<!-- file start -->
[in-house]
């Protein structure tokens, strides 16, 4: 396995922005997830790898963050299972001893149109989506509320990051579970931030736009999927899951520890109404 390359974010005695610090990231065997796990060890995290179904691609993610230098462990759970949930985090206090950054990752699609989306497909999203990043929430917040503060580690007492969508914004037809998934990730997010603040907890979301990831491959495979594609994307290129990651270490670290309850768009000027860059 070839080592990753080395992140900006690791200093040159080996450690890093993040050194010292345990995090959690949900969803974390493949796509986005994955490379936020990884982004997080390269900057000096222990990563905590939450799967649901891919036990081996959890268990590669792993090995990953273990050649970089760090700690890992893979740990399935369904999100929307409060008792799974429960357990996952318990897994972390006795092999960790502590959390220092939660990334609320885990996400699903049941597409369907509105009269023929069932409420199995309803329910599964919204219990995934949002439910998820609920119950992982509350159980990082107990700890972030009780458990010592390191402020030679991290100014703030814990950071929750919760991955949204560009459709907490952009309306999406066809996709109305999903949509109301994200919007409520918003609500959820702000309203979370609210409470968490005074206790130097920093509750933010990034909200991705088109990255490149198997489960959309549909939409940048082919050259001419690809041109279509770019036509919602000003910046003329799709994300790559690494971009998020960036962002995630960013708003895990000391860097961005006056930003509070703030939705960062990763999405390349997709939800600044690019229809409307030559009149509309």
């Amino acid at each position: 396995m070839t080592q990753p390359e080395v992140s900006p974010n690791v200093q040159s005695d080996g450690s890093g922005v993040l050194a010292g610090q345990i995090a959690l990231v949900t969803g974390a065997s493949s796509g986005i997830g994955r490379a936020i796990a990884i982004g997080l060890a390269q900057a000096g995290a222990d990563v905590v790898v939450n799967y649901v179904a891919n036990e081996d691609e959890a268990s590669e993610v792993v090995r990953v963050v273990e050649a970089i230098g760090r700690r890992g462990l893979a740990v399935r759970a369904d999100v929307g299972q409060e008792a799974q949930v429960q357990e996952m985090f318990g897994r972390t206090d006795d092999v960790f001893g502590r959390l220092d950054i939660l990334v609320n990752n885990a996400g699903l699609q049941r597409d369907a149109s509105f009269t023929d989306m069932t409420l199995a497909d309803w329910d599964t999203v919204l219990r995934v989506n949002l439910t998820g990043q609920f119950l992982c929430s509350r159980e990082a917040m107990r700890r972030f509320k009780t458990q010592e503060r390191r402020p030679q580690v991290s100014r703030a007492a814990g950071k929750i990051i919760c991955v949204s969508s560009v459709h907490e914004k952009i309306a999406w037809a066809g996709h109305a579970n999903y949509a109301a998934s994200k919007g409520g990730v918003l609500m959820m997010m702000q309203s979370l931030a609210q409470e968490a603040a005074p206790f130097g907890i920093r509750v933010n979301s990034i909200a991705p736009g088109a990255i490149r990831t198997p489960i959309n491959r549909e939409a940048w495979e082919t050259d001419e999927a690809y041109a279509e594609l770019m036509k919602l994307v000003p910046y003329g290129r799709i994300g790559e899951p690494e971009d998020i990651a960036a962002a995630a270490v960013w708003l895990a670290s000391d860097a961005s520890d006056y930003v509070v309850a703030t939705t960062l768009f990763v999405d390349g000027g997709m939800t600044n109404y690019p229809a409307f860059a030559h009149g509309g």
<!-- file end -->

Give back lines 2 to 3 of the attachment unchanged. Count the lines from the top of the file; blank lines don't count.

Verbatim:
């Protein structure tokens, strides 16, 4: 396995922005997830790898963050299972001893149109989506509320990051579970931030736009999927899951520890109404 390359974010005695610090990231065997796990060890995290179904691609993610230098462990759970949930985090206090950054990752699609989306497909999203990043929430917040503060580690007492969508914004037809998934990730997010603040907890979301990831491959495979594609994307290129990651270490670290309850768009000027860059 070839080592990753080395992140900006690791200093040159080996450690890093993040050194010292345990995090959690949900969803974390493949796509986005994955490379936020990884982004997080390269900057000096222990990563905590939450799967649901891919036990081996959890268990590669792993090995990953273990050649970089760090700690890992893979740990399935369904999100929307409060008792799974429960357990996952318990897994972390006795092999960790502590959390220092939660990334609320885990996400699903049941597409369907509105009269023929069932409420199995309803329910599964919204219990995934949002439910998820609920119950992982509350159980990082107990700890972030009780458990010592390191402020030679991290100014703030814990950071929750919760991955949204560009459709907490952009309306999406066809996709109305999903949509109301994200919007409520918003609500959820702000309203979370609210409470968490005074206790130097920093509750933010990034909200991705088109990255490149198997489960959309549909939409940048082919050259001419690809041109279509770019036509919602000003910046003329799709994300790559690494971009998020960036962002995630960013708003895990000391860097961005006056930003509070703030939705960062990763999405390349997709939800600044690019229809409307030559009149509309």
């Amino acid at each position: 396995m070839t080592q990753p390359e080395v992140s900006p974010n690791v200093q040159s005695d080996g450690s890093g922005v993040l050194a010292g610090q345990i995090a959690l990231v949900t969803g974390a065997s493949s796509g986005i997830g994955r490379a936020i796990a990884i982004g997080l060890a390269q900057a000096g995290a222990d990563v905590v790898v939450n799967y649901v179904a891919n036990e081996d691609e959890a268990s590669e993610v792993v090995r990953v963050v273990e050649a970089i230098g760090r700690r890992g462990l893979a740990v399935r759970a369904d999100v929307g299972q409060e008792a799974q949930v429960q357990e996952m985090f318990g897994r972390t206090d006795d092999v960790f001893g502590r959390l220092d950054i939660l990334v609320n990752n885990a996400g699903l699609q049941r597409d369907a149109s509105f009269t023929d989306m069932t409420l199995a497909d309803w329910d599964t999203v919204l219990r995934v989506n949002l439910t998820g990043q609920f119950l992982c929430s509350r159980e990082a917040m107990r700890r972030f509320k009780t458990q010592e503060r390191r402020p030679q580690v991290s100014r703030a007492a814990g950071k929750i990051i919760c991955v949204s969508s560009v459709h907490e914004k952009i309306a999406w037809a066809g996709h109305a579970n999903y949509a109301a998934s994200k919007g409520g990730v918003l609500m959820m997010m702000q309203s979370l931030a609210q409470e968490a603040a005074p206790f130097g907890i920093r509750v933010n979301s990034i909200a991705p736009g088109a990255i490149r990831t198997p489960i959309n491959r549909e939409a940048w495979e082919t050259d001419e999927a690809y041109a279509e594609l770019m036509k919602l994307v000003p910046y003329g290129r799709i994300g790559e899951p690494e971009d998020i990651a960036a962002a995630a270490v960013w708003l895990a670290s000391d860097a961005s520890d006056y930003v509070v309850a703030t939705t960062l768009f990763v999405d390349g000027g997709m939800t600044n109404y690019p229809a409307f860059a030559h009149g509309g």